And that brings us to this most shocking statement on the backside of verse 28. "Yet he who is least in the kingdom of God is greater than he." You spend three weeks coming to grips with the greatness of John and then one statement like that has some meaning. We now understand how great John is, how great he is even though he's a prisoner. We understand that he's the greatest man who's ever lived at the time Jesus says this. And yet in a shocking statement Jesus says, "Whoever is least in the kingdom of God is greater than he." What does that mean?
Well there are a couple of ways that I want you to understand it. First — and I think it's an accurate thing to say this — first, there's a comparison here between a temporal earthly calling and an eternal spiritual reality. That is to say, no matter how great your earthly calling your place in the kingdom of God is more important, right? So, though he had a privileged ministry as a man, though no human being had a more important earthly function, anybody in the kingdom of God has a greater spiritual privilege. “Kingdom of God” represents the sphere of salvation. And by the way, John was also in the kingdom of God. This is not some kind of contrast which keeps John out of the kingdom of God. The kingdom of God is the realm of salvation where God rules over His people, and John was in the kingdom. In chapter 13 of Luke and verse 28 Jesus said, "There’ll be weeping and gnashing of teeth when you see Abraham and Isaac and Jacob and all the prophets in the kingdom of God and yourselves cast out." The people who rejected John and rejected Jesus, Jesus says you're going to be outside the kingdom and when you see the kingdom you're going to see Abraham and all the rest including all the prophets. John is in the kingdom.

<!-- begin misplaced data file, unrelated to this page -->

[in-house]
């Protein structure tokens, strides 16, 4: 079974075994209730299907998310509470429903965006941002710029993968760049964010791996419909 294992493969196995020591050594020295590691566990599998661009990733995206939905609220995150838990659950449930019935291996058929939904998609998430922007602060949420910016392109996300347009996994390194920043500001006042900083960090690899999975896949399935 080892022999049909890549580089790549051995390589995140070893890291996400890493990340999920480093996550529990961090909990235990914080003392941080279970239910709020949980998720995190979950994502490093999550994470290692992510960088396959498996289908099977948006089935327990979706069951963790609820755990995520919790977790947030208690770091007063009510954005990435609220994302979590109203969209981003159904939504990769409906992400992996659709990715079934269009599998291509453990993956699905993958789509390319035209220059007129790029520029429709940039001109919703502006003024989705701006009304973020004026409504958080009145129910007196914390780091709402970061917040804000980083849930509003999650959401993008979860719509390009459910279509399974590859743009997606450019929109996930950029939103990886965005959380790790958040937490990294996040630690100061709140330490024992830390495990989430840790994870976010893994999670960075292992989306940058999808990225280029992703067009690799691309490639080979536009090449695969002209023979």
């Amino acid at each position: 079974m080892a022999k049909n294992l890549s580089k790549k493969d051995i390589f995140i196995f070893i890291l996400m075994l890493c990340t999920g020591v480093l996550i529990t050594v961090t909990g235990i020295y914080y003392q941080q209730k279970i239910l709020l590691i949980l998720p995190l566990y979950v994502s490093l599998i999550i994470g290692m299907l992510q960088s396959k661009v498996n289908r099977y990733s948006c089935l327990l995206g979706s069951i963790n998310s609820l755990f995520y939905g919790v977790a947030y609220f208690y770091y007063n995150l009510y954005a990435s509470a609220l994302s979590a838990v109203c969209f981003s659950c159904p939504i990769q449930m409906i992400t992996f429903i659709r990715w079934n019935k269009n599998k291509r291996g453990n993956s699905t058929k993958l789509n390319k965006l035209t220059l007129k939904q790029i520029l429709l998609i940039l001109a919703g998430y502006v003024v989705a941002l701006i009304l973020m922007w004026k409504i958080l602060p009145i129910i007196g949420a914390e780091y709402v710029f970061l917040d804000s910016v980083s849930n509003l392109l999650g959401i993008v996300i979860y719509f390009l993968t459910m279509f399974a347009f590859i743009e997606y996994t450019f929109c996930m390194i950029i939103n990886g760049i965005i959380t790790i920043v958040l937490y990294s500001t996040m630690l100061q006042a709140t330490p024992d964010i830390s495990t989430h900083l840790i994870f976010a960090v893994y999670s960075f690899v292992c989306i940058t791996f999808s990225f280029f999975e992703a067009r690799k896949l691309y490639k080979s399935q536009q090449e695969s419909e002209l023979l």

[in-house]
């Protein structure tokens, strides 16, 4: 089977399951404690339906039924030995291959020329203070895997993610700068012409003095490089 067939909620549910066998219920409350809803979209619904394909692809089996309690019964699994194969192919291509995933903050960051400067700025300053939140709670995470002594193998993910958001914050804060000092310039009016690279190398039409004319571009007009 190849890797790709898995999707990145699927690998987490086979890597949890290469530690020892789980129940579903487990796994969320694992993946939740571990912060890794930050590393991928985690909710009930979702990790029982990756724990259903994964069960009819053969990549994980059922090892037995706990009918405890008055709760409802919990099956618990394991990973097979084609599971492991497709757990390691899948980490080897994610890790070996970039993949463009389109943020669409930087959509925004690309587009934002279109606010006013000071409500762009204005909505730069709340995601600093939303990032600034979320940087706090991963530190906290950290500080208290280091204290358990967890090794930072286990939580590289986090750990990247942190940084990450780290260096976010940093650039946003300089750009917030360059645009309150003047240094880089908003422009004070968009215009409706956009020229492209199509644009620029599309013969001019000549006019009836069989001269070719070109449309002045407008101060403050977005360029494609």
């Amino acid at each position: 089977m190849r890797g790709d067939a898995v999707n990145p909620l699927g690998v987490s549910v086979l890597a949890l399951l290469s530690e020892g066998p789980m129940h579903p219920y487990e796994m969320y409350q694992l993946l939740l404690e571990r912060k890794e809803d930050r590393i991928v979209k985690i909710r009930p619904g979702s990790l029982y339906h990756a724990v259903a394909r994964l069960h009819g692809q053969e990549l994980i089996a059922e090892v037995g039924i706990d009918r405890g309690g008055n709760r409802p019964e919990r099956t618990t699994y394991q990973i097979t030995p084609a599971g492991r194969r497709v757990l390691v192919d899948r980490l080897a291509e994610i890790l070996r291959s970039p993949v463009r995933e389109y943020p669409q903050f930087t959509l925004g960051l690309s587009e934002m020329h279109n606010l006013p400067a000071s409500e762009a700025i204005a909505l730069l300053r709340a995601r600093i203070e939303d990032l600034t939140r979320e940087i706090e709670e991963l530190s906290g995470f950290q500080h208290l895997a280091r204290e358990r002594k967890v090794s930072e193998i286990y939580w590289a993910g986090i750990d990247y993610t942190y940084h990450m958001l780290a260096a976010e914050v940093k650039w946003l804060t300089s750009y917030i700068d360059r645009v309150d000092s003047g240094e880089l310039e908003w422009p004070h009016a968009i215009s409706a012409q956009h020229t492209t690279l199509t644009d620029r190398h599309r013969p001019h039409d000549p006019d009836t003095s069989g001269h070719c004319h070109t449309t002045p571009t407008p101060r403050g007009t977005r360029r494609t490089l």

So, in a sense, John can be included in that statement as well. As great as John's temporal privilege was, his spiritual privilege in the kingdom is greater. The idea is that spiritual and eternal salvation is better than any physical, temporal duty no matter how important it is.
But I'm not content to leave it at that because although we have — and I don't want to get caught up in too much discussion about this — we have the concept of the kingdom of God as the sphere of salvation over which God rules His people, the form of that kingdom can be distinct. In other words, let's just make it real simple. In the Old Testament the kingdom had a certain promise attached to it. In fact, it was really the kingdom of God filled with people who were believing in a promise because Messiah hadn't come, redemption had not yet been made. The New Covenant had not been ratified. The sacrifice had not been offered that would take away sin, so they lived in the kingdom in the era of promise. We live in the kingdom in the era of fulfillment: All that they looked for we have; all that they hoped for we understand; all that they believed would come we know has come, did come.